§ Mr. Gow
Will the right hon. Gentleman try to give the House a rather more imaginative reply? Is it not the case that if there is to be a recovery in the wealth-creating sector of British industry, which Britain's interest requires, there need to be substantial cuts in public expenditure in the coming year?
§ Mr. Cryer
Will my right hon. Friend explain how, following any cuts in public expenditure, the resulting resources will be transferred to British manufacturing industry? Is it not the duty of a Labour Government to take action in this sphere, rather than leave the matter to the vagaries of private enterprise by 1577 allocating that money to property companies or fringe banks, or sending it to South Africa?
§ Mr. Short
The matter will not be left to the people my hon. Friend mentioned. No doubt private enterprise will play a considerable part. We shall ensure that not too great a share of resources will be absorbed by public authorities, and I am sure that there will be an opportunity greatly to increase our exports.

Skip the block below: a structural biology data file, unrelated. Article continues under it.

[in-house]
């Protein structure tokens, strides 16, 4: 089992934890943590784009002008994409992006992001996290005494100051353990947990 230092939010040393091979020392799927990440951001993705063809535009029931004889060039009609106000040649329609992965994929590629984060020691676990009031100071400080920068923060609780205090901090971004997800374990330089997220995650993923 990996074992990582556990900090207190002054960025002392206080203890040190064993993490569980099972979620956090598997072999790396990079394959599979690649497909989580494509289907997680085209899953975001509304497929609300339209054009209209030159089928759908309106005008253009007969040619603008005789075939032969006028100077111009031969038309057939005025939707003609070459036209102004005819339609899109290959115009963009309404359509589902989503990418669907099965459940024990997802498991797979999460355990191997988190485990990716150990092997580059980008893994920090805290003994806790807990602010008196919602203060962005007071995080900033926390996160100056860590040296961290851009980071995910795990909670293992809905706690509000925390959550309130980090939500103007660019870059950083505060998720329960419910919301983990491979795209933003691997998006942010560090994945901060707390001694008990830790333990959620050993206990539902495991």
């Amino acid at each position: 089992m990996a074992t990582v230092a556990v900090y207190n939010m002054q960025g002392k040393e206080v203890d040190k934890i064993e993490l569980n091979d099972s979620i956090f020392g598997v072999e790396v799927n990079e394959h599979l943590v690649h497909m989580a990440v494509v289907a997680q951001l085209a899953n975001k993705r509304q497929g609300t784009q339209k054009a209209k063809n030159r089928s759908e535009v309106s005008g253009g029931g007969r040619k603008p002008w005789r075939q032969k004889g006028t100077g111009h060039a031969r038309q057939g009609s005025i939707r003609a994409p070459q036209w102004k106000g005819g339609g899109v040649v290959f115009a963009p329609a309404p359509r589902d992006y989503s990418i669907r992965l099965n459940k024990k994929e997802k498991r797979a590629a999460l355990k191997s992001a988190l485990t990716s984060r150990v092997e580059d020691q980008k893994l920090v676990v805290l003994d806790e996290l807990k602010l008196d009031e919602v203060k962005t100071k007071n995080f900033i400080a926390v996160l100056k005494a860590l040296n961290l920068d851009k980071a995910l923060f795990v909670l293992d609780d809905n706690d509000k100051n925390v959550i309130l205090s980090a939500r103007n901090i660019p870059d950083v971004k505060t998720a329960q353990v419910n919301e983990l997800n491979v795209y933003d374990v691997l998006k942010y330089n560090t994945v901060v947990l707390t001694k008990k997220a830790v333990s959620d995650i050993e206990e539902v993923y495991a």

§ Mrs. Thatcher
Does the Lord President agree that the House refused to accept the Government's proposals on Government expenditure?
§ Mr. Short
The following day the House passed a motion of confidence. Perhaps I could also remind the right hon. Lady that the Government of which she was a member were rejected. The Conservative Party received 1 million fewer votes than did the Labour Party in the election only 18 months ago, and 43 fewer seats than the Labour Party won in that election.
§ Mrs. Thatcher
But the right hon. Gentleman has not answered my supplementary question. I repeat that the House rejected the Government's White Paper on Government expenditure.
§ Mr. Canavan
Many of us deplore certain aspects of the Government's expenditure cuts, but will my right hon. Friend point out to the SNP the significance of a parliamentary Answer given to me recently by the Secretary of State for Scotland, that in education the percentage to be borne by Scotland will be much less than our percentage of the United Kingdom population? In view of this nonsense, does not the figure of 39 per cent. that is being bandied about by Members of the Scottish National Party indicate that either their arithmetic is of the same abysmal standard as their politics or else they are telling lies?
§ Mrs. Bain
Is the right hon. Gentleman aware that the figures put forward by the SNP in its analysis of the public expenditure cuts have been supported by a major teachers union in Scotland, and does he appreciate that SNP Members, along with the teachers, are totally opposed to public expenditure cuts in Scottish education?